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Go Dutch with these tiny miracles

When Dutchwoman Laurien Meuter visited Mumbai in 2005, she realised that she wanted to do something for India, which would make a difference to the locals. But as a non-Indian, it was impossible to start an NGO in India without Indians.

She heard of NGO Hamara Foundation, in 2010, “One of their projects was to support girls of the Pardeshi community who live on Foras Road near the red light district) in south-central Mumbai. We collaborated, and my dream was to draw this 700-strong community out of poverty (according to UNICEF norms) in 10 years and make them self-supporting,” says Meuter.


Heykoop with the Pardeshis

Reach out
The Pardeshi community is a warrior class from Rajasthan who migrated to Maharashtra decades ago. Nearly 115 Pardeshi families live on the pavement over a 150-metre stretch. Near this pavement slum is the red light district. To enable the community to break out of the poverty cycle by 2020, Meuter started the Tiny Miracles Foundation in May 2010 and began raising funds in The Netherlands (funds raised are spent entirely on the community; not even one per cent goes for overhead costs).


Meuter and Heykoop

To create a self-supporting community, Meuter invited her cousin — Dutch designer Pepe Heykoop, who had grown popular, and was keen to showcase his work. “He was interested in handmade production. So, he started designing for parents of the Pardeshis,” adds Meuter, who studied Economics and works part-time on sustainability projects for a multinational bank.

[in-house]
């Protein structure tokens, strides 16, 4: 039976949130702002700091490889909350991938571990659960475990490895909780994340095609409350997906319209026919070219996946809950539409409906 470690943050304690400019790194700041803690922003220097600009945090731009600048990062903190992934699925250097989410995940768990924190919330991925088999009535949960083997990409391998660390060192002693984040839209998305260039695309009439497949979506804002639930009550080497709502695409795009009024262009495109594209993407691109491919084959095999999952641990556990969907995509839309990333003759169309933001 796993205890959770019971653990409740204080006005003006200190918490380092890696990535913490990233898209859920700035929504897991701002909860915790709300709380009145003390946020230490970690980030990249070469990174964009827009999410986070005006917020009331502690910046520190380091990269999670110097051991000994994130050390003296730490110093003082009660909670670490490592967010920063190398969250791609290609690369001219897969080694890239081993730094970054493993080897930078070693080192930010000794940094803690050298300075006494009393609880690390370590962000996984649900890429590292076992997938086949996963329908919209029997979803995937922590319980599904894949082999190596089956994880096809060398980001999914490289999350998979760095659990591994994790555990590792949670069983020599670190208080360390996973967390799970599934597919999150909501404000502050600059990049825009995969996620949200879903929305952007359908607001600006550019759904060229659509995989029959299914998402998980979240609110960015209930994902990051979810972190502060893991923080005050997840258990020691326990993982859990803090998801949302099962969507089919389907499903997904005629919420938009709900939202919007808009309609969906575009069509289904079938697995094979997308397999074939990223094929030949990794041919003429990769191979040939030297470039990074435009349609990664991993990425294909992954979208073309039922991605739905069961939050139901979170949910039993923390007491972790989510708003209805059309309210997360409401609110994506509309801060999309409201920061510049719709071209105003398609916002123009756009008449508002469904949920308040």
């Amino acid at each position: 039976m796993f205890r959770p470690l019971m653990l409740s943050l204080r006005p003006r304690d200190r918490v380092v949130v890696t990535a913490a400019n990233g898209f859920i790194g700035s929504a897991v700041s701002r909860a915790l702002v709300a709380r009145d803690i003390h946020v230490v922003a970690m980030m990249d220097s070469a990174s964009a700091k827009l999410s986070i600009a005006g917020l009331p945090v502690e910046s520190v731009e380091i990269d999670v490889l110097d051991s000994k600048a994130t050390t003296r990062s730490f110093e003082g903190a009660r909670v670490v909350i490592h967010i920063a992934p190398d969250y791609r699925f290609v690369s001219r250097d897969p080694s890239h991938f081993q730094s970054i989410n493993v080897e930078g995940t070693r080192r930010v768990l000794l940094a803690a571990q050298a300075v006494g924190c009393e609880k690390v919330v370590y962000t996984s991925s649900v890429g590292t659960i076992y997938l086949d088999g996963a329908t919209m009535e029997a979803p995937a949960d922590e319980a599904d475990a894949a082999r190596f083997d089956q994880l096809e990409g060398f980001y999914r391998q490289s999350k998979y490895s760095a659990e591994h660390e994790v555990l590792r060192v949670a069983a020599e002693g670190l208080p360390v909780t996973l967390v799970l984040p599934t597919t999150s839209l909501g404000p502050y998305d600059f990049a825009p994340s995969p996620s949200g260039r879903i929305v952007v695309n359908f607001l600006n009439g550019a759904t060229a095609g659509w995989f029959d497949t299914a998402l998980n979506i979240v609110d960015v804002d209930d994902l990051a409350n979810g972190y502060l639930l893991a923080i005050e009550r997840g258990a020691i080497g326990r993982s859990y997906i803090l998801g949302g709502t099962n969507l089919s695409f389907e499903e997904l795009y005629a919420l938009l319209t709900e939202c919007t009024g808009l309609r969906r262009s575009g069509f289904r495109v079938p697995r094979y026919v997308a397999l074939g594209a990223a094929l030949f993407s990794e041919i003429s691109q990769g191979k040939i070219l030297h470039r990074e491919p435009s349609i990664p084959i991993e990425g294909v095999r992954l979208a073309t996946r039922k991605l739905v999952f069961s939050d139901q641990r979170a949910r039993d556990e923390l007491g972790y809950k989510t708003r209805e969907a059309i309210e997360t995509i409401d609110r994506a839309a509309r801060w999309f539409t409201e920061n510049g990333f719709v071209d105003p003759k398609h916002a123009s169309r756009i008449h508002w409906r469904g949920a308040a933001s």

Copper lampshade

Designs with a difference
Products on sale include leather lampshades, paper vases, which has a skin to cover any empty bottle to turn it into a vase, a matka vase, a traditional matka covered in scrap leather and turned into a vase, bamboo diamond lamps made from bamboo sticks and copper lampshades made from bamboo slices held together with copper wires stripped from electricity cables.


This paper vase cover won the Interior Innovation Award at Cologne

Most products are made from recycled materials. Pepe visits India thrice a year, for a few weeks (Meuter does at least five trips in a year) and trains Pardeshis on new designs at his Mumbai Central workshop. “Designs are mostly launched at large shows like Salone del Mobile in Milan and IMM (the international furnishing show) in Cologne,” adds Meuter.

Keep it simple
The designs are simple since the community is illiterate and cannot count; sourcing materials in India is tough too. “Not everything in Europe is found here, ” she say. Their products are available in Europe, USA, Australia, Singapore, Japan and China, and are looking for partners in India to sell these products. Mumbaikars can buy these products at Heykoop’s Mumbai Central workshop.

The matka vase
Meuter shares an anecdote about this vase (above): “We asked a few community members to bring us their used matkas, and told them that they would get a new one for it. We used these matkas to create the design for the Matka Vase. Before we knew it, there were huge lines of people queuing up with their matkas, to exchange them!”  

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